Alternative healing methods: an overview



We are searching data for your request:

Forums and discussions:
Manuals and reference books:
Data from registers:
Wait the end of the search in all databases.
Upon completion, a link will appear to access the found materials.

Alternative healing methods - an insight into natural healing methods

The term “alternative healing methods” (or also: alternative medicine, naturopathy, naturopathy, complementary medicine, gentle medicine, holistic medicine) generally describes treatment methods that represent different treatment and diagnostic concepts than conventional medicine.

Characteristic of these healing methods is the individual treatment and care of patients, side effects and interactions that do not occur or only to a minor extent, and the use of manual techniques as well as medicinal products and medicinal plants. In contrast to conventional medical treatments, the use of naturopathic treatments does not necessarily have to be done by a doctor, but is very often also carried out by naturopaths. In current practice, there are a large number of alternative healing methods, whereby acupuncture, homeopathy and osteopathy are probably the best known in Europe due to their widespread use and are presented in more detail below:

acupuncture
Acupuncture (from the Latin acus = needle and punctio = pricking) is a treatment concept of traditional Chinese medicine. During use, sterile needles are used to penetrate the so-called “acupuncture points” down to the millimeter, thereby curing illnesses, alleviating pain or increasing general well-being. Spread over the entire body there are about 700 possible puncture points on so-called meridians or “energy channels”, in which, according to traditional Chinese medicine, the body's own energy - the “Qi” - flows, which is influenced by the insertion of the needles. Acupuncture is used for almost all diseases, especially rheumatism, nerve pain, headache, toothache, back pain, fatigue, stress, addiction and digestive disorders and also promotes relaxation and concentration in general. A treatment usually lasts 30 minutes, in which between one and ten needles are pricked, and is administered by either a doctor or an alternative practitioner.

Osteopathy
Osteopathy is an alternative method of diagnosis and treatment that was developed in the mid-19th century by the American doctor Dr. AT. Still was justified and works with manual techniques. The aim of this method is to restore physical complaint-free functioning through treatment using special manual techniques.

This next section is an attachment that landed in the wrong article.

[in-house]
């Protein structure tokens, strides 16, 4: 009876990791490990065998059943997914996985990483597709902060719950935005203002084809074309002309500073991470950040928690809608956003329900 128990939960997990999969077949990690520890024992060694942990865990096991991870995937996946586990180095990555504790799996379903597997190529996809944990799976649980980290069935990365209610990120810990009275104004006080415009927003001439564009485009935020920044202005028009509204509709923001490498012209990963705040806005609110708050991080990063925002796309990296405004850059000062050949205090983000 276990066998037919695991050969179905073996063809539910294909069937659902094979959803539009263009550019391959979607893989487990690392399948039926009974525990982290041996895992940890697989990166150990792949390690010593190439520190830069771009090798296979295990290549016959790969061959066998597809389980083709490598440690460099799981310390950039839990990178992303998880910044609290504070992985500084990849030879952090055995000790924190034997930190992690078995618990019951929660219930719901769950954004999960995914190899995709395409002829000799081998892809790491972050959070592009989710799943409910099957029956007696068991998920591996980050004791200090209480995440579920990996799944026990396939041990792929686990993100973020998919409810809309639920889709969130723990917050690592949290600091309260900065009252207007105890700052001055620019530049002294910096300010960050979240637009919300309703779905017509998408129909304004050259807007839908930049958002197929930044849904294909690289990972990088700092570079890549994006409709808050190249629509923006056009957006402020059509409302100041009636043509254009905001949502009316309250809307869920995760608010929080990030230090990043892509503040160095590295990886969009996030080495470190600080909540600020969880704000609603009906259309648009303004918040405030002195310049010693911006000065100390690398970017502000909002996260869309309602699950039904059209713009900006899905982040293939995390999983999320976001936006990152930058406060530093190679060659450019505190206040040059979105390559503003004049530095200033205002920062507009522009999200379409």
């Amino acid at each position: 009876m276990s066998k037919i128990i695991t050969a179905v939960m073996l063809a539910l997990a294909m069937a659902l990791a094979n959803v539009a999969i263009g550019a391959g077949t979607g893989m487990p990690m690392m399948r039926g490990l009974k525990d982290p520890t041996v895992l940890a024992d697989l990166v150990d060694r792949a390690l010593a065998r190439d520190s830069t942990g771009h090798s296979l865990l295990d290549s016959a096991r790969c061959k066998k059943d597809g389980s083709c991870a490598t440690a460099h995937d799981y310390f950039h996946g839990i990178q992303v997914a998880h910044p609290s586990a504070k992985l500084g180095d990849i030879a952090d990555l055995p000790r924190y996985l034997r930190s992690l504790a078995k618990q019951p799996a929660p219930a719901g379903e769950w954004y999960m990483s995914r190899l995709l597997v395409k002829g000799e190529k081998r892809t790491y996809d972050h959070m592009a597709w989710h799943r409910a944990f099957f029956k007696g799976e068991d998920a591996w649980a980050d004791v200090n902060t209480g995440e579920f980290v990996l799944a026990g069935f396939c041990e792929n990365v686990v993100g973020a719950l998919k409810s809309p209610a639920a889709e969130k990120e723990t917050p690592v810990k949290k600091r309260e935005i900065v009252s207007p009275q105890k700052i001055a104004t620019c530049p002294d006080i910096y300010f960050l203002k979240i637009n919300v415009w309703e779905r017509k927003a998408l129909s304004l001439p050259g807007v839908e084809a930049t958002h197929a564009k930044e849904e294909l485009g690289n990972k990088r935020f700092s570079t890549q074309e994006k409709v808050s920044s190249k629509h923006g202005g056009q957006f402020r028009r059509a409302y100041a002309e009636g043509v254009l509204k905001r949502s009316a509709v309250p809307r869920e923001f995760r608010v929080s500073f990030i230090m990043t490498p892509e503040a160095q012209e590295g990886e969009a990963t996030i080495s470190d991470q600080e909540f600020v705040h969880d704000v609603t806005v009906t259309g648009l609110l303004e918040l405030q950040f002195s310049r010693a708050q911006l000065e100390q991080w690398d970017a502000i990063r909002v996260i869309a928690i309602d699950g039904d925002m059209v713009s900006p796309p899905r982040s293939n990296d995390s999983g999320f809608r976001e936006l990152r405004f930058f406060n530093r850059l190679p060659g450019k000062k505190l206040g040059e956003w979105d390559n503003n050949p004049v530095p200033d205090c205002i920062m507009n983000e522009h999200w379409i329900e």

In doing so, osteopathy includes functional and anatomical relationships in the human body. I.e. It is assumed that body structures (e.g. bones, muscles, nerves) and body functions (e.g. blood circulation, digestion) influence each other and should therefore always be considered together during treatment. In addition, emotional influences are also taken into account within osteopathy, which results from the assumption that the origins of an acute illness may be to be found or found in a completely different part of the body (e.g. shoulder pain caused by stress). In line with this understanding of “people as a whole”, treatment always begins with an intensive patient consultation. The osteopath then feels the tissue and tests movements and tries to find out how to correct the malfunction and to activate self-healing powers. In Germany, the term "osteopathy" is not legally protected and training is not regulated by law. Only doctors and naturopaths are allowed to work independently. Physiotherapists and massage therapists are allowed to work in the delegation process. (sb, Feb 3, 2010)

Author and source information



Video: Complementary and Alternative Medicine - What You Need To Know


Comments:

  1. Laziz

    I think you are not right. I'm sure. I can prove it. Write in PM.

  2. Myles

    It looks like him.

  3. Zologul

    Between us speaking, in my opinion, it is obvious. I will refrain from comments.



Write a message


Previous Article

Mold risk at the cheese counter

Next Article

Contained alcohol in cola